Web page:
Walter Henry Booth

Illustrator of Children's Comics, and an Artist.


Walter Henry Booth was born in 1889 in Walthamstow, Essex, and was the youngest of three children. He was educated at Gamuel Road School which is still in existence. He went on to study at the Walthamstow School of Art, located in the Court House in Hoe Street. This lovely old building was badly damaged during WW2 and eventually had to be demolished. Another famous artist, Walter E Spradbery, b1889 in Dulwich, also attended this college about the same time and both families lived in the vicinity. While Walter Spradbery went on to design posters for the Underground Group and London Transport (1912-1944), Walter Booth joined the staff of Carlton Studio in 1908, drawing general commercial work. In 1911, he moved to the James Henderson & Son publishing house in Red Lion Square, London, where he started to illustrate comic strips in a precise, remarkably neat style which hardly changed throughout the following 40 years or more of comic work which followed.

His first illustrations were for COMIC LIFE and SPARKS. His most famous comic character, PROFESSOR POTASH, began in 1915 and was featured in THE BIG COMIC and LOT O' FUN. In 1919, he began a new series for SPARKS called PEGGY AND PETER IN TOYLAND and created JUMBO in 1920.

This proved to be an eventful year for Walter as James Henderson & Son were bought out by the powerful Amalgamated Press. He proved to be a first-rate imaginative artist  and his extraordinary skills as an illustrator led him to work on PUCK, the leading colour comic weekly. Although he never signed his work (they were not allowed to do so), he created the first real hero of British comics, ROB THE ROVER, a dramatic picture serial which was to run in the UK for the next twenty years. While on a visit to the Natural History Museum, Walter came across a young man by the name of Hugh Stanley White who was busy sketching.  He discovered that Hugh had studied at the Chiswick Art School and this meeting led to Walter taking him on as his assistant. They worked together for two years and Hugh collaborated by inking backgrounds, lettering etc., on ROB THE ROVER and other adventure serials. Hugh went on to become one of the first comic artists to specialise in Science Fiction. In 1930, Walter took over the full colour front page with his JINGLES' JOLLY CIRCUS and on the back page could be found his serial, ORPHANS OF THE SEA. Due to additional demands on his time, he also took on Vincent Daniel who created a separate series for PUCK called THE TRAIL OF TONY TRUE. Vincent, who was somewhat older than Walter having been born in 1874, worked as an engraver before becoming an illustrator and some of his work is recorded as far back as 1904. He produced many other adventure strips for PUCK, CRACKERS, MERRY AND BRIGHT and GOLDEN.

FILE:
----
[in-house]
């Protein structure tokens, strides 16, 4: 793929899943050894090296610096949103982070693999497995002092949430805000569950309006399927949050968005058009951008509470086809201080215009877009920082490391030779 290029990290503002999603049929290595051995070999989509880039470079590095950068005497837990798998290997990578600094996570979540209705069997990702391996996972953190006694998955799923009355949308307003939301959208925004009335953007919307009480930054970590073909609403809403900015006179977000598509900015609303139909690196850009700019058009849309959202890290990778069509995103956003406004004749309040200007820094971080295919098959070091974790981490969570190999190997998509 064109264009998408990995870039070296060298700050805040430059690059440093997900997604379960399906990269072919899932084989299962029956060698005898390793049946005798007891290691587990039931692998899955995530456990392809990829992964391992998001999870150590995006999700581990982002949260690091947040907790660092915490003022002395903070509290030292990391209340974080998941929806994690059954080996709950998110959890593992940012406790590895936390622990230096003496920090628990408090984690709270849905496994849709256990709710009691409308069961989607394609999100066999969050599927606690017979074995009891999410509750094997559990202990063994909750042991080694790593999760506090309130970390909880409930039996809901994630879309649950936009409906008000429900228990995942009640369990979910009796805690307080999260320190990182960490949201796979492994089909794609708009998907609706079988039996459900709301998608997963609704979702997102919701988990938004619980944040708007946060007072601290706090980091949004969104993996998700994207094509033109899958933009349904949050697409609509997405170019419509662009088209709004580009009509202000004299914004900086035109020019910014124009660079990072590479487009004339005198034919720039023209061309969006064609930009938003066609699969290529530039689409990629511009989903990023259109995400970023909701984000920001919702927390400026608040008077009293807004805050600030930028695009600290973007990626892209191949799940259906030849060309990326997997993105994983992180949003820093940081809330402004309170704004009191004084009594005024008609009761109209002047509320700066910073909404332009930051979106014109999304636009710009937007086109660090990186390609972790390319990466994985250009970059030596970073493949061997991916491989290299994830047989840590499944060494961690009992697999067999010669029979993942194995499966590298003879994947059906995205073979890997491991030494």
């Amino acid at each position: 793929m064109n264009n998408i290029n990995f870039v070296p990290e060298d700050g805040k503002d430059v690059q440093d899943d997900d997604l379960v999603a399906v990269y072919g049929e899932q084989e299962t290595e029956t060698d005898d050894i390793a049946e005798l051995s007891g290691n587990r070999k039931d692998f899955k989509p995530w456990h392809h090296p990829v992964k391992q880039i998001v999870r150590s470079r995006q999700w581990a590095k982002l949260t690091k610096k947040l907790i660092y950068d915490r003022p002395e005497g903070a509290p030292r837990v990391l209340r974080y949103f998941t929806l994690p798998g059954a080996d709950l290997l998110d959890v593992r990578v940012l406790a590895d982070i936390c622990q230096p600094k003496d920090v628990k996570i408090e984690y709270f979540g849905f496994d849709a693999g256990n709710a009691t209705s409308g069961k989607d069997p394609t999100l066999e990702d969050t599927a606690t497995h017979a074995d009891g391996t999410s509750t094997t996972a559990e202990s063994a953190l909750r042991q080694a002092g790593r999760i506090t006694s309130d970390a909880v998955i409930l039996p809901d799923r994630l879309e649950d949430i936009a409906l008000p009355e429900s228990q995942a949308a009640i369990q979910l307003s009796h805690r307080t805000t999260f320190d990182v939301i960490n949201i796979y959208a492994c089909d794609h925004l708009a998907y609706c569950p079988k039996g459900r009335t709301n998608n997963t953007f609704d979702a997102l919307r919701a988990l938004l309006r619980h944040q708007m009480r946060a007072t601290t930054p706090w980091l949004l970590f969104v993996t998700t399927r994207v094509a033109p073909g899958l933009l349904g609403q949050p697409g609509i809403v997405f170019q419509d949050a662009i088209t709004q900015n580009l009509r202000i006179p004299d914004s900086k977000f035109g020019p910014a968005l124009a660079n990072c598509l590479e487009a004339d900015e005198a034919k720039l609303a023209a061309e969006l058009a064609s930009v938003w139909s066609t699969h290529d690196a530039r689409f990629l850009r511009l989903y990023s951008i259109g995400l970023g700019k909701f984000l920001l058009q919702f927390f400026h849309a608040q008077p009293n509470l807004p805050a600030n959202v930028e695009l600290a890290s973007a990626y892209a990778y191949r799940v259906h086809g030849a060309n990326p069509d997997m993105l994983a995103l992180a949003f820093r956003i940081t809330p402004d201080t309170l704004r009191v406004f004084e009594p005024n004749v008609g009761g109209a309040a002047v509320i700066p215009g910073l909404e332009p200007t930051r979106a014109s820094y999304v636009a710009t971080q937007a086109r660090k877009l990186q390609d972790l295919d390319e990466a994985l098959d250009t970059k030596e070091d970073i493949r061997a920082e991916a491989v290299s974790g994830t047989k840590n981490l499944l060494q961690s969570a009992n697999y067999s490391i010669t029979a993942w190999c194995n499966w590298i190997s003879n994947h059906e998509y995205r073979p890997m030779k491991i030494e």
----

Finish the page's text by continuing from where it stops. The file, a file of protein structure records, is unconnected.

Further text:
By 1940, Walter was living in far-off Wales and received his assignments by post. PUCK ceased publication in the UK later that year, due to the wartime shortage of paper. Work was scarce for quite a while but he then drew some good strips for MERRY  MAKER,  a small comic started by his old friend, Hugh Stanley White. This was followed by work for SCION comics and he eventually made a comeback with JACK AND JILL, a nursery comic printed in photogravure. His last contribution to comics was THE OLD WOMAN WHO LIVED IN A SHOE, in 1954. This was an action-filled picture serial that covered the centre spread and which transferred to HAROLD HARE'S OWN PAPER, in 1964.

Walter Booth died in Barmouth, Wales, on 18th February, 1971, at the age of 81.